During her life, designer and decorator Sister Parish was known for her unique taste. Today, her influence can be felt across the country. As the inventor of American country style, sometimes called "shabby chic," echoes of her style can be seen in Ralph Lauren catalogs and Martha Stewart Living magazines. "If you have a quilt," the New York Times wrote, "you probably owe it to Ms. Parish."
Parish was the first person who First Lady Jacqueline Kennedy hired to decorate the White House, and her influence can still be seen in several rooms in the building. In the end, Parish had a clash with the First Lady, leading her to move on to other well-known buildings–but not before she helped Kennedy found the White House Historical Association.
The first day Kennedy visited the White House as First Lady, Bernard West, a White House usher, said in an interview, she brought Parish with her. “They called me into the [Blue Room],” he recalled, and “she wanted to know what I knew about the history of the room.”
When President John F. Kennedy and Jackie Kennedy moved into the White House, they found a building that was very different from what it is today. It wasn’t suited for the kind of family living they were accustomed to–and in the First Lady’s eyes, it also didn’t have the dignity befitting the First House of the nation.
“Jacqueline Kennedy wanted the people’s house to reflect her deep appreciation for American culture and history, and so she embarked on a major White House restoration project that transcended her time in the Executive Mansion,” writes Matthew Costello for The White House Historical Association.
By this point in her career, Parish was already the well-known designer of “Mrs. Henry Parish II Interiors” in New York. Jackie Kennedy had already worked with her to decorate the Georgetown house that the Kennedys lived in after their first child was born, as well as some other projects.
“Widely considered to have originated, in the 1960’s, the decorating idiom that became known as American country style,” Eric Pace wrote for The New York Times in Parish’s 1994 obituary, she was known for combining new and old in her designs. Her aristocratic background–she lived in multiple homes with her family and was exposed to her father’s antique collection–gave her an eye for unique pieces.
Speaking in 1961, Parish told reporters that the new First Lady was a woman of “simple tastes who wants to create a home.” Kennedy wanted “actually to transplant the home she now has to the White House, because it represents her way of life.”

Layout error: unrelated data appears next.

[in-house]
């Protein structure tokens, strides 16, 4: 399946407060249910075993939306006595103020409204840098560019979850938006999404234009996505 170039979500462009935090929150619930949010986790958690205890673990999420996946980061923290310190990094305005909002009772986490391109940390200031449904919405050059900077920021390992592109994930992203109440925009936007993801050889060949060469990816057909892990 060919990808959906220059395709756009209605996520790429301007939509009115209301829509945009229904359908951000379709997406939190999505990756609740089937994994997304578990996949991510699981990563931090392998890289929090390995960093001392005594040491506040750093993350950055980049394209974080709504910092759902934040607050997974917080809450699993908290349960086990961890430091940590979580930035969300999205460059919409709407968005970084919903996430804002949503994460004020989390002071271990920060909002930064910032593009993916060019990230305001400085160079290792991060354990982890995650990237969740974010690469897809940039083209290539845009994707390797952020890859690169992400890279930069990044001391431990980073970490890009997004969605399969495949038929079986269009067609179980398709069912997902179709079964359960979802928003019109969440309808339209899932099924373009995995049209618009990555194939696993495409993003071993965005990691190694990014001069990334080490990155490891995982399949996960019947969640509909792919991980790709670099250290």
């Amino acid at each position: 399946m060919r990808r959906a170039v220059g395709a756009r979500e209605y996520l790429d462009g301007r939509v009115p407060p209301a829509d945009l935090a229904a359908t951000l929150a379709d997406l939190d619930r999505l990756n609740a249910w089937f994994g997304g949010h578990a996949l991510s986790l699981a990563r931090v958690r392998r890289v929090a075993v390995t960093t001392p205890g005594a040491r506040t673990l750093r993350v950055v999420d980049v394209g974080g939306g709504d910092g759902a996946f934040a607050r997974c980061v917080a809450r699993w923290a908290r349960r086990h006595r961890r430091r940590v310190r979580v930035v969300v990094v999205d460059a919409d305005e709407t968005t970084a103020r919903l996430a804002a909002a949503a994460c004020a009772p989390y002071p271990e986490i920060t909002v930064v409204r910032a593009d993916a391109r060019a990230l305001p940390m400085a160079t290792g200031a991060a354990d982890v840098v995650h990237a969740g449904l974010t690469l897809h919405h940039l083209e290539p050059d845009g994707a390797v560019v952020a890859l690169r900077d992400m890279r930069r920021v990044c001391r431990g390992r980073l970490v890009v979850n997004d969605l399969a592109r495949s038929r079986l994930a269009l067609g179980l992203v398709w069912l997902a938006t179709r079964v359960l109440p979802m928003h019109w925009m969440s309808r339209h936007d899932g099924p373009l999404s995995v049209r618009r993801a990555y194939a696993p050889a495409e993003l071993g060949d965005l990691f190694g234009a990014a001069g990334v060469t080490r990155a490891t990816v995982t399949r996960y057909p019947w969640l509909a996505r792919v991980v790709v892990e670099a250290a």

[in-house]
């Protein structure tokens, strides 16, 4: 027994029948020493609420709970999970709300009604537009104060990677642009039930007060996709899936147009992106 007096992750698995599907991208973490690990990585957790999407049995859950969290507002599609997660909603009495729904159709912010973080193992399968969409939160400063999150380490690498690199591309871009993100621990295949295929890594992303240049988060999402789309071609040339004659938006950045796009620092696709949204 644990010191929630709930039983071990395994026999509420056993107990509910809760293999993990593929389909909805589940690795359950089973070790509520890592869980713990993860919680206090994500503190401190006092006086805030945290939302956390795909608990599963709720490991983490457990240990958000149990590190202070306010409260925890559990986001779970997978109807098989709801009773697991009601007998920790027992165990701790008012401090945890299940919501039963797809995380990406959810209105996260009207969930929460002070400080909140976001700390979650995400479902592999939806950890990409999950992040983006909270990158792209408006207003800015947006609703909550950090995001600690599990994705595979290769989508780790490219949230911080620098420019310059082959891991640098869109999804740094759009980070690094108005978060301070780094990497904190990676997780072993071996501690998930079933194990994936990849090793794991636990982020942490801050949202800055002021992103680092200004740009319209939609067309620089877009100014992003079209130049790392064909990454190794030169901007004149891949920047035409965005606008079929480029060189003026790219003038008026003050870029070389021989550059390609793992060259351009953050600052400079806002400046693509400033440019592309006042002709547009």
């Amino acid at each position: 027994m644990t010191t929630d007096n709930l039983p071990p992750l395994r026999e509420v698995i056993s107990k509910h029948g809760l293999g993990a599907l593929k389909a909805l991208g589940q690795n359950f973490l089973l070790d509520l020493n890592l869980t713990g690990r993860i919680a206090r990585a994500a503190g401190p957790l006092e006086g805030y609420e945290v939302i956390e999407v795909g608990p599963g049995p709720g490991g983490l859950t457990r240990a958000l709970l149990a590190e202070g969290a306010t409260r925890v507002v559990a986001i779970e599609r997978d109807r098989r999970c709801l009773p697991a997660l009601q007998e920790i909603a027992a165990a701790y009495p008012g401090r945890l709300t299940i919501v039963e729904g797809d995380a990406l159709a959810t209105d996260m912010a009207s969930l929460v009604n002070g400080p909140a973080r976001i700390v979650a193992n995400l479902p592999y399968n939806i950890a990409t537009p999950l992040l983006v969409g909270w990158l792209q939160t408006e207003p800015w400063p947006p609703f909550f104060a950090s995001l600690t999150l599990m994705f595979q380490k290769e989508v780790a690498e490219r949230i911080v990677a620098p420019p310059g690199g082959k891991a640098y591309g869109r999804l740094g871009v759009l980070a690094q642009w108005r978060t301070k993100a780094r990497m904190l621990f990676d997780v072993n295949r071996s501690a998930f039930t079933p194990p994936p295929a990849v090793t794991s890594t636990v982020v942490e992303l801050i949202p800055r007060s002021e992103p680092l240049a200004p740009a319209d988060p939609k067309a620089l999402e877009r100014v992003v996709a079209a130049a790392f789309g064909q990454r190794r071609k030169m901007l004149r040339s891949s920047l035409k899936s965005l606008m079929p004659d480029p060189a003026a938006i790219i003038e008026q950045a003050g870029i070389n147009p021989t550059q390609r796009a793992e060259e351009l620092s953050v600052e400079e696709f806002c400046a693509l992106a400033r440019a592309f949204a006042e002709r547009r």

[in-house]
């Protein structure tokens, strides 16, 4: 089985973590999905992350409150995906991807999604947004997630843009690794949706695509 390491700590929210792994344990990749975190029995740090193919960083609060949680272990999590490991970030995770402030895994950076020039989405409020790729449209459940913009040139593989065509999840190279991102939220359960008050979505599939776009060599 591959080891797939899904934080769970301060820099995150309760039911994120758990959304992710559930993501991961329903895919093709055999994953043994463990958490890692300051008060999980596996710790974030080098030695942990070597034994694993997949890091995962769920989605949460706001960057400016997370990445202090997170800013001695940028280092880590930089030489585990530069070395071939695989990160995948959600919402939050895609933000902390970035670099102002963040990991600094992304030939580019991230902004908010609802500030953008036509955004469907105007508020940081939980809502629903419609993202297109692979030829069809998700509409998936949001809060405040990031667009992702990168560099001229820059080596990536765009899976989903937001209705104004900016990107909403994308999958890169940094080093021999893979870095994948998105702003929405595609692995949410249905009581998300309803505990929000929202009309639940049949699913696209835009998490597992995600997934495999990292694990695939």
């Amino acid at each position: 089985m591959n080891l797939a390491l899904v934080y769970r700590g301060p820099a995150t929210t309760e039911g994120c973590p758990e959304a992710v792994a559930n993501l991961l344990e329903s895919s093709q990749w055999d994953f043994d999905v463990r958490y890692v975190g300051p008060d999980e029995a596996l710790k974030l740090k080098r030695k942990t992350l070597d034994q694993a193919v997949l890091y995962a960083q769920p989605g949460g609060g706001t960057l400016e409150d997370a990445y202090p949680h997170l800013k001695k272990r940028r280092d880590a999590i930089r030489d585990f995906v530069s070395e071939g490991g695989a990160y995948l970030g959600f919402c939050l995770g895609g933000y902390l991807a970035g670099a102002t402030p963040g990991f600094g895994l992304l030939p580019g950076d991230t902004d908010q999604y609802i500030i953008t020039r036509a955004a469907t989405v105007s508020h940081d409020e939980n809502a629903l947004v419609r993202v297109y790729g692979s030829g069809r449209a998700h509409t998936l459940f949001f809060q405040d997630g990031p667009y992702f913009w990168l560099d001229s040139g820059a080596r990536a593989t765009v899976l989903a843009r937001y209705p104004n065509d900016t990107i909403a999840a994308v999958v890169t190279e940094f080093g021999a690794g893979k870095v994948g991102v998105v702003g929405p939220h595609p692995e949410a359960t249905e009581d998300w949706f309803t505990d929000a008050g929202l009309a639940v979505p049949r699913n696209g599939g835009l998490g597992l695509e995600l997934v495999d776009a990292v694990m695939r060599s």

That home might not have been considered “simple” by many standards: the article describes in as “a home furnished in French antiques of various periods, except for [John F. Kennedy’s] bedroom, which is predominantly eighteenth-century English.” But it set an influential precedent for the White House Jackie Kennedy helped to create. "In utilizing the talents of two of the most influential interior designers of her day—Parish and [French designer Stephane] Boudin—Jacqueline Kennedy created a White House that was one part cozy family home, one part museum, and one part glittering international stage," Elaine Rice Bachmann writes for White House History.
Parish’s work was “the ultimate in Wasp chic,” writes Sally Bedell Smith for Vanity Fair–a perfect choice for Jackie Kennedy. Between the two of them, they quickly spent $50,000 in the redecoration and remodelling of the White House's family quarters. But for Kennedy, it was the start of a bigger project to give the White House gravitas and a historic feeling that she felt it lacked. Parish, who had a great deal of knowledge about antiques, helped to shape that vision.
It quickly became clear that the project was going to cost more and take more effort than current funds would allow. At Kennedy’s behest, the White House Historical Association was incorporated on November 3, 1961 to oversee this project.
"Everything in the White House must have a reason for being there," Kennedy told Life magazine. "It would be sacrilege merely to redecorate it—a word I hate. It must be restored, and that has nothing to do with decoration. That is a question of scholarship."